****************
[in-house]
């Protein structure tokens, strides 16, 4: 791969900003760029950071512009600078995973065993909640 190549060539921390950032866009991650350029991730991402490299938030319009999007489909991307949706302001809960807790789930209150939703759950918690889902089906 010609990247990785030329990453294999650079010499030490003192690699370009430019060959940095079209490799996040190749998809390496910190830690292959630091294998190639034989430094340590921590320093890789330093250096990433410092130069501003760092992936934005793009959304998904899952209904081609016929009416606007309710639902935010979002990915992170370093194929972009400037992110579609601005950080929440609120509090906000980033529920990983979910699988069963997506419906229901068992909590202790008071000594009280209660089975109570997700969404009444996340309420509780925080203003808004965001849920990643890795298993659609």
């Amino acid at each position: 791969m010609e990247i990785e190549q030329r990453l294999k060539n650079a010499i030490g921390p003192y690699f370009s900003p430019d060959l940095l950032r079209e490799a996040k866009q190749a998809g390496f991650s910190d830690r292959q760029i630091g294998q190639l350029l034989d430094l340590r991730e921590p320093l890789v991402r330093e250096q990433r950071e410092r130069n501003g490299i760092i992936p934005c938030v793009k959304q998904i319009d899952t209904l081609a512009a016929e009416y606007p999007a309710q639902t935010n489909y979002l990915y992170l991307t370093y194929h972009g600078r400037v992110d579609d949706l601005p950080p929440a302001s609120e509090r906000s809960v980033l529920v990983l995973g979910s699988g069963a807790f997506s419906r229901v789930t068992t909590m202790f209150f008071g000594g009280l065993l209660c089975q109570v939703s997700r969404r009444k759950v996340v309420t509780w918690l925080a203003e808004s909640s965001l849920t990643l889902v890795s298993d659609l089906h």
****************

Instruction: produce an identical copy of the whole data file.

[in-house]
């Protein structure tokens, strides 16, 4: 791969900003760029950071512009600078995973065993909640 190549060539921390950032866009991650350029991730991402490299938030319009999007489909991307949706302001809960807790789930209150939703759950918690889902089906 010609990247990785030329990453294999650079010499030490003192690699370009430019060959940095079209490799996040190749998809390496910190830690292959630091294998190639034989430094340590921590320093890789330093250096990433410092130069501003760092992936934005793009959304998904899952209904081609016929009416606007309710639902935010979002990915992170370093194929972009400037992110579609601005950080929440609120509090906000980033529920990983979910699988069963997506419906229901068992909590202790008071000594009280209660089975109570997700969404009444996340309420509780925080203003808004965001849920990643890795298993659609």
């Amino acid at each position: 791969m010609e990247i990785e190549q030329r990453l294999k060539n650079a010499i030490g921390p003192y690699f370009s900003p430019d060959l940095l950032r079209e490799a996040k866009q190749a998809g390496f991650s910190d830690r292959q760029i630091g294998q190639l350029l034989d430094l340590r991730e921590p320093l890789v991402r330093e250096q990433r950071e410092r130069n501003g490299i760092i992936p934005c938030v793009k959304q998904i319009d899952t209904l081609a512009a016929e009416y606007p999007a309710q639902t935010n489909y979002l990915y992170l991307t370093y194929h972009g600078r400037v992110d579609d949706l601005p950080p929440a302001s609120e509090r906000s809960v980033l529920v990983l995973g979910s699988g069963a807790f997506s419906r229901v789930t068992t909590m202790f209150f008071g000594g009280l065993l209660c089975q109570v939703s997700r969404r009444k759950v996340v309420t509780w918690l925080a203003e808004s909640s965001l849920t990643l889902v890795s298993d659609l089906h």